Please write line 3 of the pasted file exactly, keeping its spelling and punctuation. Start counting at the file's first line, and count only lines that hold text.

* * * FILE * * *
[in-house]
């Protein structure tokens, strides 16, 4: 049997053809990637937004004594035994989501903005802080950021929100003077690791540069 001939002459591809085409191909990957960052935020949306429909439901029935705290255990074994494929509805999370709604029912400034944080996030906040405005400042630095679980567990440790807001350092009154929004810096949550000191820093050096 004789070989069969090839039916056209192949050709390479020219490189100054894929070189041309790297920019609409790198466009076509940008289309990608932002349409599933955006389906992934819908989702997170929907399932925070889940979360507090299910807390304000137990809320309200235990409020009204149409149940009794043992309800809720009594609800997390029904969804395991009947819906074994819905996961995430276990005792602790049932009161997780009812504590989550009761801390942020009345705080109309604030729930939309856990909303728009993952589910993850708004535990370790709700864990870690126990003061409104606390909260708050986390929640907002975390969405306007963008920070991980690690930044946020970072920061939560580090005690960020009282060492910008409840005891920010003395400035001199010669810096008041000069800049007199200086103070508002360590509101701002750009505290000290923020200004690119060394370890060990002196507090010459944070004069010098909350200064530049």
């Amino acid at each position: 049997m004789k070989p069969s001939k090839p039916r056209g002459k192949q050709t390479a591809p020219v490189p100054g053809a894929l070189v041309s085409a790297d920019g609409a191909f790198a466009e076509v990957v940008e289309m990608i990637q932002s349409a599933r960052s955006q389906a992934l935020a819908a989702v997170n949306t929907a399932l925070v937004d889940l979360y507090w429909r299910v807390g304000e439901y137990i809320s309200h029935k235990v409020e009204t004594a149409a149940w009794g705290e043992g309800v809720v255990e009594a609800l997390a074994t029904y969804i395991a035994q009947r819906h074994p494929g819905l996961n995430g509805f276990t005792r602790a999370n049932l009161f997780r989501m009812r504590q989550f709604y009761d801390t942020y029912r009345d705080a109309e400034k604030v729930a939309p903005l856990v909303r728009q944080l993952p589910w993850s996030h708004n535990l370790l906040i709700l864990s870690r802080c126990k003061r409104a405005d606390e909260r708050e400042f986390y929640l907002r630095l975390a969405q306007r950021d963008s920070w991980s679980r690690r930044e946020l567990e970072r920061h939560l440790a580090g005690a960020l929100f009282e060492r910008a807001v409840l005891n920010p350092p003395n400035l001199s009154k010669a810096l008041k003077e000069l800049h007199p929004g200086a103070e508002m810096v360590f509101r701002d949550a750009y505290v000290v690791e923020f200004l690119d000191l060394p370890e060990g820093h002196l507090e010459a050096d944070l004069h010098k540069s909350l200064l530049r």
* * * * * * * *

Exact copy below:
């Amino acid at each position: 049997m004789k070989p069969s001939k090839p039916r056209g002459k192949q050709t390479a591809p020219v490189p100054g053809a894929l070189v041309s085409a790297d920019g609409a191909f790198a466009e076509v990957v940008e289309m990608i990637q932002s349409a599933r960052s955006q389906a992934l935020a819908a989702v997170n949306t929907a399932l925070v937004d889940l979360y507090w429909r299910v807390g304000e439901y137990i809320s309200h029935k235990v409020e009204t004594a149409a149940w009794g705290e043992g309800v809720v255990e009594a609800l997390a074994t029904y969804i395991a035994q009947r819906h074994p494929g819905l996961n995430g509805f276990t005792r602790a999370n049932l009161f997780r989501m009812r504590q989550f709604y009761d801390t942020y029912r009345d705080a109309e400034k604030v729930a939309p903005l856990v909303r728009q944080l993952p589910w993850s996030h708004n535990l370790l906040i709700l864990s870690r802080c126990k003061r409104a405005d606390e909260r708050e400042f986390y929640l907002r630095l975390a969405q306007r950021d963008s920070w991980s679980r690690r930044e946020l567990e970072r920061h939560l440790a580090g005690a960020l929100f009282e060492r910008a807001v409840l005891n920010p350092p003395n400035l001199s009154k010669a810096l008041k003077e000069l800049h007199p929004g200086a103070e508002m810096v360590f509101r701002d949550a750009y505290v000290v690791e923020f200004l690119d000191l060394p370890e060990g820093h002196l507090e010459a050096d944070l004069h010098k540069s909350l200064l530049r």